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B.C. seeking input from internationally trained professionals on foreign credentials

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April 20, 2023
By Talent Canada

Photo: Stan Jones/Adobe Stock

Internationally trained professionals are invited to share their views on the foreign credential recognition process in British Columbia and identify barriers that may be preventing them from fully participating in the labour market.

“We know B.C. will have one million job openings over the next 10 years,” said Andrew Mercier, Minister of State for Workforce Development. “We’re asking internationally trained professionals to tell us how we could improve our foreign credential recognition process so they can fully participate in B.C.’s economy and our communities.”

Feedback gathered through the online survey will inform legislation to improve foreign credential recognition, the province said in a press release. Responses will help steer it in removing barriers to create clearer and faster pathways for skilled people who have immigrated to Canada, while maintaining excellence in services and safety that people depend on, it said.

Foreign credential recognition refers to the process of having education, skills and work experience from outside of Canada assessed against Canadian standards.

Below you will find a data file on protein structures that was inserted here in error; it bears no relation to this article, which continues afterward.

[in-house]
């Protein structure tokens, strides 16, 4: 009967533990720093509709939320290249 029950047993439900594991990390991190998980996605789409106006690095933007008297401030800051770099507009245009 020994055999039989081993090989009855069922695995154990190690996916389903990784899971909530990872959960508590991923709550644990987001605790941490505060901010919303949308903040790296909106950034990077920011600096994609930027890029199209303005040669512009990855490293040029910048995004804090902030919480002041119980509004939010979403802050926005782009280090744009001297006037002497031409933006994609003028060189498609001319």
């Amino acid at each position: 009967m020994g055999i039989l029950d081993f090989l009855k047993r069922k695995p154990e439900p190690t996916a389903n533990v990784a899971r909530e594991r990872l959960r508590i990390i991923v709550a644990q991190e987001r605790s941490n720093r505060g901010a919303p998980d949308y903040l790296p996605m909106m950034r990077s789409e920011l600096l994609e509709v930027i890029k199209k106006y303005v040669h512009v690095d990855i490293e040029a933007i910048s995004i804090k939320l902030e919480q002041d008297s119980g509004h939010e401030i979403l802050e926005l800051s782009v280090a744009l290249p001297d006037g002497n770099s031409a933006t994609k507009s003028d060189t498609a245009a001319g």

The province delegates authority to oversee more than 230 regulated professions to approximately 50 professional regulatory bodies. Many internationally trained professionals need to have their qualifications recognized to be certified, registered or licensed to work in their chosen profession.

Internationally trained professionals and other interested parties are invited to share their views on possible improvements online: https://engage.gov.bc.ca/govtogetherbc/engagement/foreign-credential-recognition/

The survey is available until 4 p.m. on May 26, 2023. It is available in English, simplified Chinese, traditional Chinese, Farsi, Hindi, Punjabi, French and Tagalog.

Over the next decade, 387,000 newcomers are expected to enter the B.C. workforce, filling 38% of job openings. Almost all of these jobs will require occupation specific training or post-secondary education:

  • bachelor, graduate or first professional degree: 36%
  • diploma/certificate: 29%
  • apprenticeship: 12%
  • high school/occupation specific: 20%

This survey is part of a wider engagement effort that will inform the development of legislation, the province said.

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